What would that entail, exactly? A cold war is a war without conflict, defined in one of several online dictionaries as “[a] state of rivalry and tension between two factions, groups, or individuals that stops short of open, violent confrontation.” In that respect, is the current political climate one of “cold civil war”? I think arguments could be made to that effect. My mother, not much of a political enthusiast, has made similar assessments since the 2000 election...

Indeed. A year before this next election in the U.S., the common space required for civil debate and civilized disagreement has shrivelled to a very thin sliver of ground. Politics requires a minimum of shared assumptions. To compete you have to be playing the same game: you can’t thwack the ball back and forth if one of you thinks he’s playing baseball and the other fellow thinks he’s playing badminton. Likewise, if you want to discuss the best way forward in the war on terror, you can’t do that if the guy you’re talking to doesn’t believe there is a war on terror, only a racket cooked up by the Bushitler and the rest of the Halliburton stooges as a pretext to tear up the constitution.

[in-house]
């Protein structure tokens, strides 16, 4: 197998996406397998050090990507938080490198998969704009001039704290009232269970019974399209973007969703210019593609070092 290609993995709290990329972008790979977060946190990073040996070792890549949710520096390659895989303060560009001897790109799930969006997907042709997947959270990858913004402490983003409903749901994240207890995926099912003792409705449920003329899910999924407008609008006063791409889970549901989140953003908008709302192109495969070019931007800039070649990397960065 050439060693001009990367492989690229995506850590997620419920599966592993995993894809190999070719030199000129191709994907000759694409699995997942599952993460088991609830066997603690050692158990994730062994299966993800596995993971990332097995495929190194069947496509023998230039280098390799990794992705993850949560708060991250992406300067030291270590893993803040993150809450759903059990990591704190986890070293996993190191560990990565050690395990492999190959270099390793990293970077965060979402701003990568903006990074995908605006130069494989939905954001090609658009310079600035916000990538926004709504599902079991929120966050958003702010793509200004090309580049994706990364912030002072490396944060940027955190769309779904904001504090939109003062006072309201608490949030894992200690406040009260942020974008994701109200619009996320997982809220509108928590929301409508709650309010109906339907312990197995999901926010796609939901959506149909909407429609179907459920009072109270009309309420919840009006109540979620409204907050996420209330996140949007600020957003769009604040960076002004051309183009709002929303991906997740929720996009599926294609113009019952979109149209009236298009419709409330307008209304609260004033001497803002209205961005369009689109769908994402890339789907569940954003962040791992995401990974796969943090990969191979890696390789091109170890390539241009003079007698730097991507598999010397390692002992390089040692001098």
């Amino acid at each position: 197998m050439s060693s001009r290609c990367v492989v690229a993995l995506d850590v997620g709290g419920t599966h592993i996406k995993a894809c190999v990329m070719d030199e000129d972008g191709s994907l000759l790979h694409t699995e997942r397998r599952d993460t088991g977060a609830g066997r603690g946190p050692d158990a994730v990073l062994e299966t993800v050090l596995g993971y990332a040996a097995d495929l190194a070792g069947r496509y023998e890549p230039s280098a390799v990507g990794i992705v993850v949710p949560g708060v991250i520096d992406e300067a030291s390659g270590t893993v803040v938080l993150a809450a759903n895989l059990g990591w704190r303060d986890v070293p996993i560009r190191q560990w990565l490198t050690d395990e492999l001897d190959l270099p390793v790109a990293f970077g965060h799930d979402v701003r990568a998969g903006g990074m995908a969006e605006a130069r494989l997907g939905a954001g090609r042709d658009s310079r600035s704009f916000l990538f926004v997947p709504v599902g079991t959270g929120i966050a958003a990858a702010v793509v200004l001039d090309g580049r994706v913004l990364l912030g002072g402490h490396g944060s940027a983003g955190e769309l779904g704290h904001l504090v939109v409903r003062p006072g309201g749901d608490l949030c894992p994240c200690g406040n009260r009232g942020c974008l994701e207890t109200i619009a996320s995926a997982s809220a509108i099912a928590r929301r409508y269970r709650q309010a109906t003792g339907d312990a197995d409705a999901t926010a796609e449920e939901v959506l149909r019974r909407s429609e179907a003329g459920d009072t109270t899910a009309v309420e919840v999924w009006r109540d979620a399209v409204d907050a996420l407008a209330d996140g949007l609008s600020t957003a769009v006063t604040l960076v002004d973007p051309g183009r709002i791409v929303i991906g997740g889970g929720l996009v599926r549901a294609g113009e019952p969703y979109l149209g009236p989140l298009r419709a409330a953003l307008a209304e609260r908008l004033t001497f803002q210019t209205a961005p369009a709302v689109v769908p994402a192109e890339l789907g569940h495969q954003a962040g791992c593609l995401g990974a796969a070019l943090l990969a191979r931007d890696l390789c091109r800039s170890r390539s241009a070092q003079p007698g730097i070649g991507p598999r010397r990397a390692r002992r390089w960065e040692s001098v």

Americans do not agree on the basic meaning of the last seven years. If you drive around an Ivy League college town—home to the

nation’s best and brightest, allegedly—you notice a wide range of bumper stickers, from the anticipatory (“01/20/09”—the day of liberation from the Bush tyranny) to the profane (“Buck Fush”) to the myopically self-indulgent (“Regime Change Begins At Home”) to the exhibitionist paranoid (“9/11 Was An Inside Job”). Let’s assume, as polls suggest, that next year’s presidential election is pretty open: might be a Democrat, might be a Republican. Suppose it’s another 50/50 election with a narrow GOP victory dependent on the electoral college votes of one closely divided state. It’s not hard to foresee those stickered Dems concluding that the system has now been entirely delegitimized.